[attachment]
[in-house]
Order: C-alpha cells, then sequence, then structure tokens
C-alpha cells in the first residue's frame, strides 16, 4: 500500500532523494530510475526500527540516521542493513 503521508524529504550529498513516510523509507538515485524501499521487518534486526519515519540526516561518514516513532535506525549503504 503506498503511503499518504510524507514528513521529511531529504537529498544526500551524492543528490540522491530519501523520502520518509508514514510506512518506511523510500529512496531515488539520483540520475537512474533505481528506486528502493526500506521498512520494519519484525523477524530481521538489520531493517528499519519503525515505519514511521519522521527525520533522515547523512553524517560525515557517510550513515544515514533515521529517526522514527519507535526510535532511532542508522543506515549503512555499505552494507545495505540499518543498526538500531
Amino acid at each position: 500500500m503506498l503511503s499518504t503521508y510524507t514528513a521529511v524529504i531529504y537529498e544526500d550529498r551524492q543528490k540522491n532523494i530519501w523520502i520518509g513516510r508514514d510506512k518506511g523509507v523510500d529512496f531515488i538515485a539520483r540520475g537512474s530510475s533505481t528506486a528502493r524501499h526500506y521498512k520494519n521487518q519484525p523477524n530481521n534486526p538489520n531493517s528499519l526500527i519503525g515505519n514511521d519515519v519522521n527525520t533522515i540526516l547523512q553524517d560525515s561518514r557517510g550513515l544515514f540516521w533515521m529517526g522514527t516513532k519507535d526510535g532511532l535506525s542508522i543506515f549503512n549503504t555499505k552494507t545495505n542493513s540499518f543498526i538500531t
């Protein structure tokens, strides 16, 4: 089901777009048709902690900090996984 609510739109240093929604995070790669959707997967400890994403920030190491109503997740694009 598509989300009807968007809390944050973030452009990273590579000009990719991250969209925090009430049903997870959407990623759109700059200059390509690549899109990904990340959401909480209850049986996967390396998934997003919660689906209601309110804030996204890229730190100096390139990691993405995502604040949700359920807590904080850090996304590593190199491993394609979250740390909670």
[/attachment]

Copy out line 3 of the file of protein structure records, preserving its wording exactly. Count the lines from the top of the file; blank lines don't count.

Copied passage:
C-alpha cells in the first residue's frame, strides 16, 4: 500500500532523494530510475526500527540516521542493513 503521508524529504550529498513516510523509507538515485524501499521487518534486526519515519540526516561518514516513532535506525549503504 503506498503511503499518504510524507514528513521529511531529504537529498544526500551524492543528490540522491530519501523520502520518509508514514510506512518506511523510500529512496531515488539520483540520475537512474533505481528506486528502493526500506521498512520494519519484525523477524530481521538489520531493517528499519519503525515505519514511521519522521527525520533522515547523512553524517560525515557517510550513515544515514533515521529517526522514527519507535526510535532511532542508522543506515549503512555499505552494507545495505540499518543498526538500531